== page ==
Kate Rhodes

Hell Bay

"...a series that will become a must-read. "


DI Ben Kitto, a native of Bryher, returns home after a tragedy has brought his career in the Metropolitan Police to an abrupt halt. Guilt and grief over the death of his partner, Clare, in the course of an investigation that was led by Ben, makes him reassess his life. Though no official blame is attached to him, he blames himself, and has come to Bryher to recuperate and to consider his future.

He arrives in the middle of a panic about a missing teenage girl, Laura Trescothick. Shortly after his arrival, Laura's body is washed up on the shore, a victim of a fatal stabbing. Ben, experienced in the investigation of murder, offers his assistance to the local senior officer, DCI Alan Madron. Madron accepts, and Ben finds himself leading another murder investigation, this time with a team of one detective, in a situation where the killer must almost certainly be someone he has known (and possibly liked) all his life.

The case is complex involving the vagaries of an island such as Bryher where smugglers still ply their trade, small communities are split by rivalries and alliances and people have their own reasons for telling, or for concealing, what they know. As Ben struggles to find the truth of Laura's death, he is hampered by the victim's own secrecy, the hostility between Laura's grieving family and the family of her boyfriend, Daniel Curnow. Any of these people, and many others could be the killer . Ben cannot decide if it is guilt or fear that is keeping people silent.

Ben finds out that Bryher, though apparently crime free, in fact has a drug problem, serious concerns about smugglers and the intimidation of residents to persuade them to sell their properties. The killer can move freely around the island, leaving threats that are fulfilled when a second murder takes place. Ben has to disentangle the crime he is investigating from the complex world his investigation reveals.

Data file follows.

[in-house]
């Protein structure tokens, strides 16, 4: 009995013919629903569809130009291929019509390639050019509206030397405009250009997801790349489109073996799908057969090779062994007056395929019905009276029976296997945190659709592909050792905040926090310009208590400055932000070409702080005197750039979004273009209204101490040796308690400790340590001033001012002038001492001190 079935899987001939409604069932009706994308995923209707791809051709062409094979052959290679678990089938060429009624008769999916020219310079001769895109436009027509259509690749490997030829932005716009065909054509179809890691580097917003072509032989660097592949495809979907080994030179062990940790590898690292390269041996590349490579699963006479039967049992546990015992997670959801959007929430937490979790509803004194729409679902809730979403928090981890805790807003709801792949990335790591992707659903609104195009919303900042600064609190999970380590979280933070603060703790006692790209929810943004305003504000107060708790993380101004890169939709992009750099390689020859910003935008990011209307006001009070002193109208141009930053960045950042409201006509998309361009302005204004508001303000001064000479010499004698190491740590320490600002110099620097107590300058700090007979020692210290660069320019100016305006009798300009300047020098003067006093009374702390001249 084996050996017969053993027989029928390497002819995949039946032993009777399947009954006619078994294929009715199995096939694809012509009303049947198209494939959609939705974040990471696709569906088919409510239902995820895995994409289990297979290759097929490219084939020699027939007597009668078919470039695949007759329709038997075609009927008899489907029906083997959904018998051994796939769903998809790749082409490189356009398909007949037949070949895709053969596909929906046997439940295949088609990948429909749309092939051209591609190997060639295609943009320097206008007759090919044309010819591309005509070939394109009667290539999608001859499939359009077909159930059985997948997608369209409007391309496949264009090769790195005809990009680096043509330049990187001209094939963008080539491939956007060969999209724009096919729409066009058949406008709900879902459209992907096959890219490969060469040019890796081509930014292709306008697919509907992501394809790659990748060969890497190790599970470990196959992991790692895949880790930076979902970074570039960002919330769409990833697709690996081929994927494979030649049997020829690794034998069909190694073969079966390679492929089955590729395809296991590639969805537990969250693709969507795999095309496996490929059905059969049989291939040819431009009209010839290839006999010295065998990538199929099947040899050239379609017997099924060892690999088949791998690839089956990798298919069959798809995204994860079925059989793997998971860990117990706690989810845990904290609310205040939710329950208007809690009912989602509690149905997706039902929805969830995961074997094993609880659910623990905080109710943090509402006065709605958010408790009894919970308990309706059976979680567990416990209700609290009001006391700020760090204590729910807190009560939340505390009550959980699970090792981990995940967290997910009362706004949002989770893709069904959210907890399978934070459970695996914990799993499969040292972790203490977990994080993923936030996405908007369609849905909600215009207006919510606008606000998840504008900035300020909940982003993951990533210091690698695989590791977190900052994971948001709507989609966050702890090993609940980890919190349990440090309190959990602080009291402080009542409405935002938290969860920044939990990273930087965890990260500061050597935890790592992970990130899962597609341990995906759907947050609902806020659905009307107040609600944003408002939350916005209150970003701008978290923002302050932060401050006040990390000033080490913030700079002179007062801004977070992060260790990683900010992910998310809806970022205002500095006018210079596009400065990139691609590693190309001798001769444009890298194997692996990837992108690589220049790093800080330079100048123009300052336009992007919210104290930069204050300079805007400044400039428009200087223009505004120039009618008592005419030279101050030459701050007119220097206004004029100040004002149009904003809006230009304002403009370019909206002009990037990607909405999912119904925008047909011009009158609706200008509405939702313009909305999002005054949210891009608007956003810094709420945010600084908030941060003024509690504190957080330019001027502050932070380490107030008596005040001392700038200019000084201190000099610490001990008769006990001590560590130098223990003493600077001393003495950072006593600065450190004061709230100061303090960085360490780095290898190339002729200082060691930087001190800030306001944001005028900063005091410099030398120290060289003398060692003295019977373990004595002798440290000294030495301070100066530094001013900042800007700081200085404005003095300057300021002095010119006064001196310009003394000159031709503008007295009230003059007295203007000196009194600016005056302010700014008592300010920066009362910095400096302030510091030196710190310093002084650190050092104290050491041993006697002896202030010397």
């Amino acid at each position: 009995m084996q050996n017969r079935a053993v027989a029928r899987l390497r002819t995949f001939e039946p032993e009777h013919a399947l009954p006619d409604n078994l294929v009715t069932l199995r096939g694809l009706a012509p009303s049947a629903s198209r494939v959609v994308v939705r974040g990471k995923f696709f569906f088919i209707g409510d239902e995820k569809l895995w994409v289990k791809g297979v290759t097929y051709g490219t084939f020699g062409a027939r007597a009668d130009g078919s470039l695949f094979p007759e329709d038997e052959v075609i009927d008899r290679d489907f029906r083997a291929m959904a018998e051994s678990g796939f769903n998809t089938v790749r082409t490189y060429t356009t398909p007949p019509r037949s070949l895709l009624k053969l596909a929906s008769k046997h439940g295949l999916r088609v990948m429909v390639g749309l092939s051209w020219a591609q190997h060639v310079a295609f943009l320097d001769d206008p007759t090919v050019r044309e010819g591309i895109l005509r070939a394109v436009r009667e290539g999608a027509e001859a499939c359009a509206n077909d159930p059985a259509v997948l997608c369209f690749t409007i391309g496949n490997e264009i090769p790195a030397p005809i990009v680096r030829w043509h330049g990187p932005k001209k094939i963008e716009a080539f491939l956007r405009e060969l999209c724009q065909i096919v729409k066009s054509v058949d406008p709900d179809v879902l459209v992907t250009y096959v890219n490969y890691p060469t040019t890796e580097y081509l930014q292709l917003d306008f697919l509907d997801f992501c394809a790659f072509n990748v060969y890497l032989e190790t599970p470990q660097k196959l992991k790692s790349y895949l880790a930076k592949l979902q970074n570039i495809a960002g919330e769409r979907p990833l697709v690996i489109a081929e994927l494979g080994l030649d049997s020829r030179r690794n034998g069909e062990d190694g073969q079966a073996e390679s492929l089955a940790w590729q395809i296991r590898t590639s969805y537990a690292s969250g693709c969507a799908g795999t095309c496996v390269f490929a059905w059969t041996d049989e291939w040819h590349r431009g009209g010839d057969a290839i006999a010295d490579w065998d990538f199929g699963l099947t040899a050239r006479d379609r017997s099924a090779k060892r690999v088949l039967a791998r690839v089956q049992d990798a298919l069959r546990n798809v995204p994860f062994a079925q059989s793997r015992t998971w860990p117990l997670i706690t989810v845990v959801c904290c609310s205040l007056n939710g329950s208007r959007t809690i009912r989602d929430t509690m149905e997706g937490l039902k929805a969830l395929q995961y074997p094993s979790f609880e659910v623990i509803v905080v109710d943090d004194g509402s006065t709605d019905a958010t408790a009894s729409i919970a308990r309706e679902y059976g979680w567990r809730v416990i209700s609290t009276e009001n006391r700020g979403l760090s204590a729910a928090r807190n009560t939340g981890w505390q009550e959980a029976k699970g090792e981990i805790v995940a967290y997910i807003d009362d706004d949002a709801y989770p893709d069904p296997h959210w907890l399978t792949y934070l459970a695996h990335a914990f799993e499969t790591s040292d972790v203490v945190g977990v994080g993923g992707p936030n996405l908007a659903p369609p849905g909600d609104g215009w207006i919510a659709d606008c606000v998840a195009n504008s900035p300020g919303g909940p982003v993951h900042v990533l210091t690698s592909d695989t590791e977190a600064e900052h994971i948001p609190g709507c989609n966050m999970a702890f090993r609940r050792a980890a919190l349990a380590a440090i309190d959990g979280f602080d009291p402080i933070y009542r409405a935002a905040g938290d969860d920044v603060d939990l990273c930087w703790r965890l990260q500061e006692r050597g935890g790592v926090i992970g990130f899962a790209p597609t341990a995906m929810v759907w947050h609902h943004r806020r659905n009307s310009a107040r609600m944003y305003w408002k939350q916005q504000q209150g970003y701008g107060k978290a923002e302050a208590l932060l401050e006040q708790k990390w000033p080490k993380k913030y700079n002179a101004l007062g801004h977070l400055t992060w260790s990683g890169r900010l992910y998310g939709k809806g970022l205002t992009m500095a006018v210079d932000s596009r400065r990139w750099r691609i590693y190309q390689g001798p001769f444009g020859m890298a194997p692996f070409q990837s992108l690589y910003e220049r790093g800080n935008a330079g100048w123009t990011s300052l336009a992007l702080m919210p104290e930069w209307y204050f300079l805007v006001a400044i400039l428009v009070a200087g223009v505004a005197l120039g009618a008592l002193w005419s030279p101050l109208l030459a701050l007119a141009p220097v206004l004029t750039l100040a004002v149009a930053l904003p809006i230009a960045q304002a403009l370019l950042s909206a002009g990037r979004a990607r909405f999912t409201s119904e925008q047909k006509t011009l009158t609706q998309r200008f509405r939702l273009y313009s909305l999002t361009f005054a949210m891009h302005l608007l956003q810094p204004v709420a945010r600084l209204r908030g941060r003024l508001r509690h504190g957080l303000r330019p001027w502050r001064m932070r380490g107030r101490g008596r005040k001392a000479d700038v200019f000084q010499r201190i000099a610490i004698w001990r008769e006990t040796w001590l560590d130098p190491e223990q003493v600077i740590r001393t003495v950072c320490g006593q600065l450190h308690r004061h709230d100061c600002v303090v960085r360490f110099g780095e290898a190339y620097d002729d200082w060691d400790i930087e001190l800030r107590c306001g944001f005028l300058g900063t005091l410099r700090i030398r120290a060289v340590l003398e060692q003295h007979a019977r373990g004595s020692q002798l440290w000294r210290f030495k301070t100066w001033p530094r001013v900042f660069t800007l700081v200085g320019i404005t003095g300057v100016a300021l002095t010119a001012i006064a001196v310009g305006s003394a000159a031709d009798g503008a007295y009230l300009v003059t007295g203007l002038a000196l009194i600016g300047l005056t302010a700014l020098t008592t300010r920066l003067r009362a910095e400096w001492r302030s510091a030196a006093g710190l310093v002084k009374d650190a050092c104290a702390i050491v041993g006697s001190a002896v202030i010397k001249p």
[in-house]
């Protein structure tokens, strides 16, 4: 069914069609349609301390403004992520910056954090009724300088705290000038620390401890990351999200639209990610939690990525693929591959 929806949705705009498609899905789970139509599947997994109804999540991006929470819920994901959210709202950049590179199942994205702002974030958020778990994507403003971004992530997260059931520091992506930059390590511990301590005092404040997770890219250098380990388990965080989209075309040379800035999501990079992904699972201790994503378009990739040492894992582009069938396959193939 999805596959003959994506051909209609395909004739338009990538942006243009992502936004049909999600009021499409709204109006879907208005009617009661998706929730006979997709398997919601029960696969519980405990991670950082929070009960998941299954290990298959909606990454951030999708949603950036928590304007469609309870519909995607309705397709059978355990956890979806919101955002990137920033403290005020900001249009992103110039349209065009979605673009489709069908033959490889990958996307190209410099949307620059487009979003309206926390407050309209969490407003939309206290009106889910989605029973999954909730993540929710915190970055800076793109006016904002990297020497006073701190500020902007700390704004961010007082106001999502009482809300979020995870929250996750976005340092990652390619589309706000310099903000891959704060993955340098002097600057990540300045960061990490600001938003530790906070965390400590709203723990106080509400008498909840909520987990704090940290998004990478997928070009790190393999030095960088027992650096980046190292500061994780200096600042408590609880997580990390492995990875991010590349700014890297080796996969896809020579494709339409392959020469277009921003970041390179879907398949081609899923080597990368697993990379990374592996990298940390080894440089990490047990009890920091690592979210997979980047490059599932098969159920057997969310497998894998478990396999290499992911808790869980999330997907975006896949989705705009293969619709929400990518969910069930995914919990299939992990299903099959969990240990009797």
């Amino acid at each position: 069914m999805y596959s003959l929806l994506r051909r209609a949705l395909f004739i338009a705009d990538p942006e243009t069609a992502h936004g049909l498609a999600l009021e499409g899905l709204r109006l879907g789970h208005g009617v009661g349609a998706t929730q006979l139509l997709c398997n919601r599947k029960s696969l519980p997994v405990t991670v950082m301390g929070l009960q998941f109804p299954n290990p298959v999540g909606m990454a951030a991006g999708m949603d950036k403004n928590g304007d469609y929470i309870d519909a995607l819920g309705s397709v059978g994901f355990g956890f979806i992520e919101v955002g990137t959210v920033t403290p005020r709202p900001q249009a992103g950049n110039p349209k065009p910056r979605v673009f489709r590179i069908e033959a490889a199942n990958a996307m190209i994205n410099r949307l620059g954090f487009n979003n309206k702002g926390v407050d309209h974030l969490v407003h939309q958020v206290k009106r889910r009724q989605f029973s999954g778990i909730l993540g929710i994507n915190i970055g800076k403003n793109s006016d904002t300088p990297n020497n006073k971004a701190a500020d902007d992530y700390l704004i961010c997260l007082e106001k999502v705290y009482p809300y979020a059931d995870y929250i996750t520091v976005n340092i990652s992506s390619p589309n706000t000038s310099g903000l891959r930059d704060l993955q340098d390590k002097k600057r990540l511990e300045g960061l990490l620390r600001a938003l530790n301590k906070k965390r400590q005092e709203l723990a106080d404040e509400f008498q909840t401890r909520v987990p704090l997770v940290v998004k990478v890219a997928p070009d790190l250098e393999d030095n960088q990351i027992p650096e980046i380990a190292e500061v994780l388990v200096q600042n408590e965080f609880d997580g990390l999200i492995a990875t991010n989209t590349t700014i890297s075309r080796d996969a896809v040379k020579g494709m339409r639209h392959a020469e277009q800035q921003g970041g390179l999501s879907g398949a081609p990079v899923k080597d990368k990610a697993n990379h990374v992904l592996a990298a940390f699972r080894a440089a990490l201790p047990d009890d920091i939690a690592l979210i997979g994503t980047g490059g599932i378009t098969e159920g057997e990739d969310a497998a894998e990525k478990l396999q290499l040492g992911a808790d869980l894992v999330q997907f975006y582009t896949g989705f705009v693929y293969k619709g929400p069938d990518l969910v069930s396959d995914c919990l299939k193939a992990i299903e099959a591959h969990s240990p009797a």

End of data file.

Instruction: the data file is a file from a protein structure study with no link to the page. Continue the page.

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Fans of Kate Rhodes' Alice Quentin series will miss the forensic psychologist, but will be pleased to see Rhodes return with the first book of a new series Rhodes has moved to a location not much explored in crime and mystery fiction, the isolated communities of the Scilly Isles off the coast of Cornwall, and specifically to one of the smaller inhabited islands, Bryher, which has a small year-round community, and a larger summer community of tourists and other visitors. Rhodes develops her mystery well. The island setting allows her to explore some of the tropes of a long-discredited genre, the locked-room mystery. 'Hell Bay ' does not require contrived McGuffins such as secret rooms and bullets made of ice. The island does the job, and a storm at the time of Laura's disappearance locks the door of Rhodes' setting with elegance and conviction. The island itself is a central character. Its geography and geology are integral to the plot, as are its dark and often bleak settings, a beautiful tourist location where the rocks hidden by the tides can smash boats to pieces, isolated communities and dark tracts of land hide secrets very effectively. It provides a brooding and atmospheric background to a narrative that is satisfyingly complex, if sometimes a bit slow-moving. Ben Kitto, his dog, Shadow and the island of Bryher promise a series that will become a must-read. If you enjoy tense, complex thrillers, then 'Hell Bay' is a treat in store.

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